09/22/2006: "LETTER TO THE EDITOR OF THE SUN MAGAZINE August 9, 2006"
This is an unpublished letter to the Sun Magazine. I did get a response, from an administrative assistant, who wrote "Thanks so much for your beautiful letter. Here is the June 2006 issue that you requested. Please donít worry about the payment. This one's on us. "
I wrote this letter a few days ago and it melted. So I will try to reconstruct it from memory, not on a soggy pad by a fire in the middle of the wilderness, but inside, dry, in town on a computer:
The rain is relentless. Drips are falling onto my words almost faster than I can write. My June copy of The Sun is so wet to read it I peel each page a part from the next and hope I won't tear a page in the process and lose some words. As usual the first section I go to is Readers Write then I read "Where The Water Is" By Jan Shoemaker. I frankly can't tell if my tears are from the honesty of the writing or from smoke in my eyes. I'm taking a turn keeping a fire going with what we could collect, wet wood and dead alder bush branches. Meanwhile, the other women I've come on this adventure with are curled up in their sleeping bags, napping and waiting in a damp tent.
After living in Southeast Alaska for over ten years, I'm working on a quirky documentary film about women, wilderness and food. It is film about connection to place and the choices we make about living deeply where we have roots or where we pick to live and make home. Two of the women in the tent are trying to hunt their first goat, the other has come up to Alaska to help me film. The interview with Barry Lopez couldn't be more relevant. I feel like he is talking to us from a far, though he absolutely couldn't reach us on a cell phone or drop by.
We are camped by a lake in the Tongass National Forest, one of the last remaining intact coastal temperate rainforests in the world, 1800 feet above sea level, miles from town. We traveled in by float plane days ago. Now, there is too much wind and too little visibility for a plane to pick us up. We don't know when a plane will come and we have no idea what are families are thinking. Bushwhacking out is not a safe or sane option in this weather. We're stranded, surrounded by rugged peaks with rocky inclines, crusty snow packs and burgeoning streams. A waterfall near us grows stronger and louder every minute. I don't think any of us has ever been out in the rain this many days in a row. While we can't communicate out, we can listen on the handheld VHF marine radio to the weather updates for more rain, gales and small craft advisories.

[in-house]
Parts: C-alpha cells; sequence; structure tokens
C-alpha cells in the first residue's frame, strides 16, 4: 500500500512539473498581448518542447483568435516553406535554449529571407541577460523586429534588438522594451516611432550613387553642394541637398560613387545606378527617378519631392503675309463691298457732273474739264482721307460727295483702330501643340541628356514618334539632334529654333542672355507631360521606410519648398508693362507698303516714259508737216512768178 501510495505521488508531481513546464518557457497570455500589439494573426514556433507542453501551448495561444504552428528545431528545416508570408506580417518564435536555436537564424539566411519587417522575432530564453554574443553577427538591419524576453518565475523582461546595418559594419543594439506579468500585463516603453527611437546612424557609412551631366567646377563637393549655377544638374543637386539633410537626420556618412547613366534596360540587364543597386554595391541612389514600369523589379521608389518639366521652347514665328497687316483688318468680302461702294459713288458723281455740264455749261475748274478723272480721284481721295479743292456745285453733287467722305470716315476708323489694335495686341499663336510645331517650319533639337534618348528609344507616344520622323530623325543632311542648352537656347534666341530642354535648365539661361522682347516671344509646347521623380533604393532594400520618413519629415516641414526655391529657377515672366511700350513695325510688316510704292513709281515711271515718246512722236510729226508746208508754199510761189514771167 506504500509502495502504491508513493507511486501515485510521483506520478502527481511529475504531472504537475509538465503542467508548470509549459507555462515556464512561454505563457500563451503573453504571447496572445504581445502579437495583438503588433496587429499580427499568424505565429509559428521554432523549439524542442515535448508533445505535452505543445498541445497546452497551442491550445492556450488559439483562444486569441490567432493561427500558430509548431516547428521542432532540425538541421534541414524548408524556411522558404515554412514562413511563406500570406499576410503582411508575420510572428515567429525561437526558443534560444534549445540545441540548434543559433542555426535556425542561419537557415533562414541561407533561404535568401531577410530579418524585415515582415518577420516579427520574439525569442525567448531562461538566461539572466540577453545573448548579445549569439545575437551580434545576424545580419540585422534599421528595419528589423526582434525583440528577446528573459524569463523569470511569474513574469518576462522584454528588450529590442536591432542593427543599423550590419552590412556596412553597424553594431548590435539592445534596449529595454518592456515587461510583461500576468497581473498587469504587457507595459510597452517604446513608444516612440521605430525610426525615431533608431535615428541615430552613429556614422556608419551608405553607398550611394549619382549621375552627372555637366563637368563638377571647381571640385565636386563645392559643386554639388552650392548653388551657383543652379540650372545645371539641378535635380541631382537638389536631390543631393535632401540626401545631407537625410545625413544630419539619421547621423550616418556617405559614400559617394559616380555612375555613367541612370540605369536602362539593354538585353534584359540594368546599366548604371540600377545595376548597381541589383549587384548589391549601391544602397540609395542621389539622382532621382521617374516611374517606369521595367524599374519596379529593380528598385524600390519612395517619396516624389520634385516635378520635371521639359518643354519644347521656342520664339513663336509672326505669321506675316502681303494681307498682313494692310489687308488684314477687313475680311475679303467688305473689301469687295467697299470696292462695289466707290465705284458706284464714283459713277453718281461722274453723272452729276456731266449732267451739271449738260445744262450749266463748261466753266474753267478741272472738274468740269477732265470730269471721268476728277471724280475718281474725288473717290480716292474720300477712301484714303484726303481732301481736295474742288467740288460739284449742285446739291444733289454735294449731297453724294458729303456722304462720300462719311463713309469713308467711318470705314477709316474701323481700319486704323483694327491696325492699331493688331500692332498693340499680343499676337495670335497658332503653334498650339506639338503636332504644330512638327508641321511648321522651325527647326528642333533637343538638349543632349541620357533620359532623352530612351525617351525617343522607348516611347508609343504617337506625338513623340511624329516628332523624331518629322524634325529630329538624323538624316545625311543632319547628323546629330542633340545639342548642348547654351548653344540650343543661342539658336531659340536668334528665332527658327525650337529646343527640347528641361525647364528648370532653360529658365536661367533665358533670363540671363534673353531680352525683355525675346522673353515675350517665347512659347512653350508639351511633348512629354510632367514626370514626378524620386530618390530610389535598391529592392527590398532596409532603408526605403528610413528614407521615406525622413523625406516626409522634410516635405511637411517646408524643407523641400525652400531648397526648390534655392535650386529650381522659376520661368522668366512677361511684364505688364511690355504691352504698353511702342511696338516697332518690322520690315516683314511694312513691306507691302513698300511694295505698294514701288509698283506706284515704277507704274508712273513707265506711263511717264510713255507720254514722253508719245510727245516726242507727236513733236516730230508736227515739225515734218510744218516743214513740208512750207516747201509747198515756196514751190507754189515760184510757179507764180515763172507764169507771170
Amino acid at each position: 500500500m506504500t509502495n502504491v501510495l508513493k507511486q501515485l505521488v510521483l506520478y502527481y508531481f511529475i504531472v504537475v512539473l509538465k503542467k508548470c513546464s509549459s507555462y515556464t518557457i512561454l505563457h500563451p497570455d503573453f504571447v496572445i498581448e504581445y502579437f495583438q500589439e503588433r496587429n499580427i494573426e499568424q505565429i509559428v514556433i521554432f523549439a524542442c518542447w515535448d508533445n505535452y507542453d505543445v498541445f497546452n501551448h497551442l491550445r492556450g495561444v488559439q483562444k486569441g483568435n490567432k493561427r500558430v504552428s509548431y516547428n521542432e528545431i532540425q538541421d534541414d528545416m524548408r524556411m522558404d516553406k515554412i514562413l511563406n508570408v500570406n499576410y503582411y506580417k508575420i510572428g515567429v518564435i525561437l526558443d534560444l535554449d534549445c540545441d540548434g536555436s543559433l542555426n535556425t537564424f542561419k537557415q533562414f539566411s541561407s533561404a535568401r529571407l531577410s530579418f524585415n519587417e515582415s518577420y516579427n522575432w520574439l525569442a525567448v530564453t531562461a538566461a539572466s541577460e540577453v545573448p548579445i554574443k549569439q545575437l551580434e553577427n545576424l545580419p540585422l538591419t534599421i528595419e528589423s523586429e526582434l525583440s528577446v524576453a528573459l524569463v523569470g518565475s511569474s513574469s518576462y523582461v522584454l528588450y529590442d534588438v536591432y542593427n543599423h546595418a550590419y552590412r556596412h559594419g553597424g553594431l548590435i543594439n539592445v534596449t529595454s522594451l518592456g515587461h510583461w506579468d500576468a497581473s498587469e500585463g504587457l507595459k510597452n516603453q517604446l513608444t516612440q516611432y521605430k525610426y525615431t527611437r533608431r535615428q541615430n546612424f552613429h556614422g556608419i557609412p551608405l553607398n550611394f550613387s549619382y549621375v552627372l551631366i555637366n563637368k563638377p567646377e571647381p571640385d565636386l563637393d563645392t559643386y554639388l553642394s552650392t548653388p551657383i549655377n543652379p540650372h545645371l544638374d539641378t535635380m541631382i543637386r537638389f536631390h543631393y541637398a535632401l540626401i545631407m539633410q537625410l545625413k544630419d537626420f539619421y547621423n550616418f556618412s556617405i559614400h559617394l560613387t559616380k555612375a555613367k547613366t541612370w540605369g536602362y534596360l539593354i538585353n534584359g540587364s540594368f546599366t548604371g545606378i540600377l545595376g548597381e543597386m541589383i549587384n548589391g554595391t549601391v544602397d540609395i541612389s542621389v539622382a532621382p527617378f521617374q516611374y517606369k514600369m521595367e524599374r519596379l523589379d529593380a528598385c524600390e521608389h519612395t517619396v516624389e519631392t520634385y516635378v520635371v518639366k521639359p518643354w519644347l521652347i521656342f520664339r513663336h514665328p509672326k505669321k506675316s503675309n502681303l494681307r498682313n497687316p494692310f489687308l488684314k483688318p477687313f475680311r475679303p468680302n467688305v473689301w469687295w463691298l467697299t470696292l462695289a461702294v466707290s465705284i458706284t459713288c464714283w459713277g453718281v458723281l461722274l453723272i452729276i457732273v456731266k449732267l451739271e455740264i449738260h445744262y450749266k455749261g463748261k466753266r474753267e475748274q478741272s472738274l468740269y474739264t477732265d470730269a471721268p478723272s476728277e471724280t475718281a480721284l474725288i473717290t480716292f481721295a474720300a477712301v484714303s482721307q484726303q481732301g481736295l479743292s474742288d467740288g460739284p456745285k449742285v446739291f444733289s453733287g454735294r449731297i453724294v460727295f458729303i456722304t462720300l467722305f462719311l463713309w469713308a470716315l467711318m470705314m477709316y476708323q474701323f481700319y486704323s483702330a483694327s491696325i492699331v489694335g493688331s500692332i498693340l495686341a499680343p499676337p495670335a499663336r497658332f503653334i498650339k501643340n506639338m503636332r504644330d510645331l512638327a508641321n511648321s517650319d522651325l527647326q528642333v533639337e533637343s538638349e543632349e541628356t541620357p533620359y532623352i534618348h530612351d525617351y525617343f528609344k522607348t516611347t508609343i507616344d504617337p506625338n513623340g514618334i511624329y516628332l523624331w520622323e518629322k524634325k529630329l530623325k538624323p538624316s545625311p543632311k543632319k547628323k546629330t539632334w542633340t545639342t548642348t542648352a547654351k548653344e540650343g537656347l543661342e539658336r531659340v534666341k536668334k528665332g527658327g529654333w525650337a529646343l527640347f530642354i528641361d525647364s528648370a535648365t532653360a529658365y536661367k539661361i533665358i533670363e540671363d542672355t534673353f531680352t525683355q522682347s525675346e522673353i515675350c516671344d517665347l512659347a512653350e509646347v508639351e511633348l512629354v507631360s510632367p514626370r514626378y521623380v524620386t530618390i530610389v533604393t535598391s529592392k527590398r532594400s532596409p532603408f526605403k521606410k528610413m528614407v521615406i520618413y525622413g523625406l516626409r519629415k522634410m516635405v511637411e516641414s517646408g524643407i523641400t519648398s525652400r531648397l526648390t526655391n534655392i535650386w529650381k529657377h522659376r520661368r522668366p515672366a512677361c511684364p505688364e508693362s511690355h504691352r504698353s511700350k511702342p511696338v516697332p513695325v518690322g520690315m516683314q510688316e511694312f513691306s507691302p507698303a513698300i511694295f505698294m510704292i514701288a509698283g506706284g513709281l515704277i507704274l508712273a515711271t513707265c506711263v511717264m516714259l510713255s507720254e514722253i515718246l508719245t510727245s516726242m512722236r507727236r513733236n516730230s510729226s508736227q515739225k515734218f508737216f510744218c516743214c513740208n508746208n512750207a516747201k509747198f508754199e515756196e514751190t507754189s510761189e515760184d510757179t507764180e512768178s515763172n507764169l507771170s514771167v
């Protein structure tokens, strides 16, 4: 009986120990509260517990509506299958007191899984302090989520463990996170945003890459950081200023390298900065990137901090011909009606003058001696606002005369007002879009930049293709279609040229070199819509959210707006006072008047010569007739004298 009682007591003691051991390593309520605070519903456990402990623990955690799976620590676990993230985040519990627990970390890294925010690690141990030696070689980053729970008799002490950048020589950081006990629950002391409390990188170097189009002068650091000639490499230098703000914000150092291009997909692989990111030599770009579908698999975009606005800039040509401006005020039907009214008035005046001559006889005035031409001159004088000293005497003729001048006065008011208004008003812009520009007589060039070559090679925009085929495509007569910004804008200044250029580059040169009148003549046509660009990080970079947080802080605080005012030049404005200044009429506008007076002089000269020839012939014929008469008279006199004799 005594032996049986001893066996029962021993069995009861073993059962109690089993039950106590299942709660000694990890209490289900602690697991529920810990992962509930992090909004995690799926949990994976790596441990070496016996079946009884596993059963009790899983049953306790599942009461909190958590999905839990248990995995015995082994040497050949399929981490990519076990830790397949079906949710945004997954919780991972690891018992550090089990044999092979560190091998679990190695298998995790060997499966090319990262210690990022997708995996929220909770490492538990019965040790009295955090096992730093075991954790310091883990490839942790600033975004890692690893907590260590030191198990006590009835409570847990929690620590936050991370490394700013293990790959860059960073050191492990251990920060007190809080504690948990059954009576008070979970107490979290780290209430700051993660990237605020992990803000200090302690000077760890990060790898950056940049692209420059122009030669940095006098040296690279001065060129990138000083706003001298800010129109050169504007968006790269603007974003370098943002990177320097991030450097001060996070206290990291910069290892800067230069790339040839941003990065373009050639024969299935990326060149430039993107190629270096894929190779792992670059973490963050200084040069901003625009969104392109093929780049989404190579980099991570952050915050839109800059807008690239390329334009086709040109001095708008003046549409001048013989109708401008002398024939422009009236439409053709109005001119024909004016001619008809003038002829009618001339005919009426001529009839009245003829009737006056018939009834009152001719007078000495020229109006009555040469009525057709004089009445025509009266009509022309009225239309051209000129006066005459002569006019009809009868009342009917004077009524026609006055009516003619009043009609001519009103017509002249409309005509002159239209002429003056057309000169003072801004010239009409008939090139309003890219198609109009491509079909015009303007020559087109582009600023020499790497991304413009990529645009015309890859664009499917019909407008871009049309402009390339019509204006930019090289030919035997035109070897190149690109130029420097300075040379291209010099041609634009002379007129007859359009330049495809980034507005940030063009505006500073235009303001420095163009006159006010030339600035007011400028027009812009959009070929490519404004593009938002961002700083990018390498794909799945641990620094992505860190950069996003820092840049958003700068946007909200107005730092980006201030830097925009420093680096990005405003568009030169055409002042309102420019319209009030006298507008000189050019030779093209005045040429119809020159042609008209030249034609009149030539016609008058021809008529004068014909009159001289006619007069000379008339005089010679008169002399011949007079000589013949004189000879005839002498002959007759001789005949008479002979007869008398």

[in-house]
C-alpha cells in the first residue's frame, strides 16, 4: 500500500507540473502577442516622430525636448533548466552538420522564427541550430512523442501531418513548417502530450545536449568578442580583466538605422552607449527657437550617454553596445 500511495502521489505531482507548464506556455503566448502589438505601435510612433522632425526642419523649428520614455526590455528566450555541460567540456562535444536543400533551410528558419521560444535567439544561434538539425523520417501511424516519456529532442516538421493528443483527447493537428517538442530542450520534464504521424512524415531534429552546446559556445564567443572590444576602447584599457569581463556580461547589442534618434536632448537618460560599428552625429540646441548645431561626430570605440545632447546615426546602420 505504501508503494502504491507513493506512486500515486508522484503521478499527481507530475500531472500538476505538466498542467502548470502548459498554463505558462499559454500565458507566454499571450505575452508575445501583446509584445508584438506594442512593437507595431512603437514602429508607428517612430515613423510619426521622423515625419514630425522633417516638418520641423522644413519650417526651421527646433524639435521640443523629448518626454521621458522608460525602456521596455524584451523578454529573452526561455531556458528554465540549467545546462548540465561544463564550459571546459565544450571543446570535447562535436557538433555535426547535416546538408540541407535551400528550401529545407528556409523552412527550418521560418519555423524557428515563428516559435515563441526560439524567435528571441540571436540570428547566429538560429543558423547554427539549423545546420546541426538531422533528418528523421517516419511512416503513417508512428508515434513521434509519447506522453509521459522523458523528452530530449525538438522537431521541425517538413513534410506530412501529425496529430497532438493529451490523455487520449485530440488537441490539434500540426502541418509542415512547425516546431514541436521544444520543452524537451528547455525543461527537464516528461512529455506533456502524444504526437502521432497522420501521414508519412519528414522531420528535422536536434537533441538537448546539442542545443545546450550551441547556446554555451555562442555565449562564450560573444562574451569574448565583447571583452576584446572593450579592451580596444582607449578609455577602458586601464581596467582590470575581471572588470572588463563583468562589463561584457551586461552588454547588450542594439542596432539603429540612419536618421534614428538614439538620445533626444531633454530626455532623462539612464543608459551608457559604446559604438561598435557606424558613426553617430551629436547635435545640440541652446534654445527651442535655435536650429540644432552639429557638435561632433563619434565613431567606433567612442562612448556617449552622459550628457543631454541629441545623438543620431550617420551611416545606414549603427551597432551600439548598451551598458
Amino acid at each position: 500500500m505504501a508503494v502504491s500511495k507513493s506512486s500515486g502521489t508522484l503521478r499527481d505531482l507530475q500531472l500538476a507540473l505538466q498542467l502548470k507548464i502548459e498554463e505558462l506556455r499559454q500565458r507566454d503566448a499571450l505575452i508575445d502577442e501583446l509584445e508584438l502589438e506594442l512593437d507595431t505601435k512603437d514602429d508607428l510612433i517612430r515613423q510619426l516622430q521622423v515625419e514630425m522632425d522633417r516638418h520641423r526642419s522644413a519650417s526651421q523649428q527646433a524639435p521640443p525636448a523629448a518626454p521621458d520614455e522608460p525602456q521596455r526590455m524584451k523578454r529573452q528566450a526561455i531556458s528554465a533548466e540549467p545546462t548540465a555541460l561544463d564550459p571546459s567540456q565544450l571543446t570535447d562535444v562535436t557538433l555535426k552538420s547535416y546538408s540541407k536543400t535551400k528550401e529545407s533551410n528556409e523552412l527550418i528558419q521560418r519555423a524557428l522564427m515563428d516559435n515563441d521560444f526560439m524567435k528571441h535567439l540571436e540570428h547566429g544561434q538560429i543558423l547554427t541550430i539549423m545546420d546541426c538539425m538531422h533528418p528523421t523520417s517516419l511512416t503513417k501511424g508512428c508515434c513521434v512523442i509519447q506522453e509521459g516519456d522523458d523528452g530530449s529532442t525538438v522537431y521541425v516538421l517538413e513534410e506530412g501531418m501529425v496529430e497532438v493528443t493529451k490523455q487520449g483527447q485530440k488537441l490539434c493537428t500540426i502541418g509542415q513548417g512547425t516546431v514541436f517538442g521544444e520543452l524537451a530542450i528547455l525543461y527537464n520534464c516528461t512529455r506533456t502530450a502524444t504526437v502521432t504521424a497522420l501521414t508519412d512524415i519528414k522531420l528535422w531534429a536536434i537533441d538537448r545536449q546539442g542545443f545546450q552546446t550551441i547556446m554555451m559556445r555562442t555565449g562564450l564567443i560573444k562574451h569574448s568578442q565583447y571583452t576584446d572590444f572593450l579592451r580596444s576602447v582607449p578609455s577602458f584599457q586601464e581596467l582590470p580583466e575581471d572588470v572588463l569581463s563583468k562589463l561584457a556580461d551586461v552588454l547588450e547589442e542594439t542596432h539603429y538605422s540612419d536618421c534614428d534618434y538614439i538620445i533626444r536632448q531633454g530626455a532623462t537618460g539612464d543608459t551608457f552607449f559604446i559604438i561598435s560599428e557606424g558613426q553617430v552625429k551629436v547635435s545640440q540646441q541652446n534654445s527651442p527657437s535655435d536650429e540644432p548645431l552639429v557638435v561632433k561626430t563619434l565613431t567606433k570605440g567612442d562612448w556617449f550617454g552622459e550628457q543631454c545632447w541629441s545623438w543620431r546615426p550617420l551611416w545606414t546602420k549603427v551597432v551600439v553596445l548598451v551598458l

I grabbed a copy of The Sun before we left town. This is one of those places, with no phones and no one coming to the door that allows me to appreciate the words I read and see the relevance to both the projects I'm working on and every day life. Another place I recall feeling that deep appreciation was on a 20-something day South Pacific ocean crossing in a small wooden boat. I opened a copy and in the midst of reading, as we bumped over the ocean 1000 miles offshore, I was startled and thankful too not only read, but to see one of my images printed in the magazine.
What I was wondering though, can you send me another copy of the June edition of The Sun? Then my husband can read it and I can file it away with the other Suns I can't quite add to the recycle pile and that I also use when I teach film or photography to kids, letting them study and contemplate the black and white images, and catching them at moments reading the words too.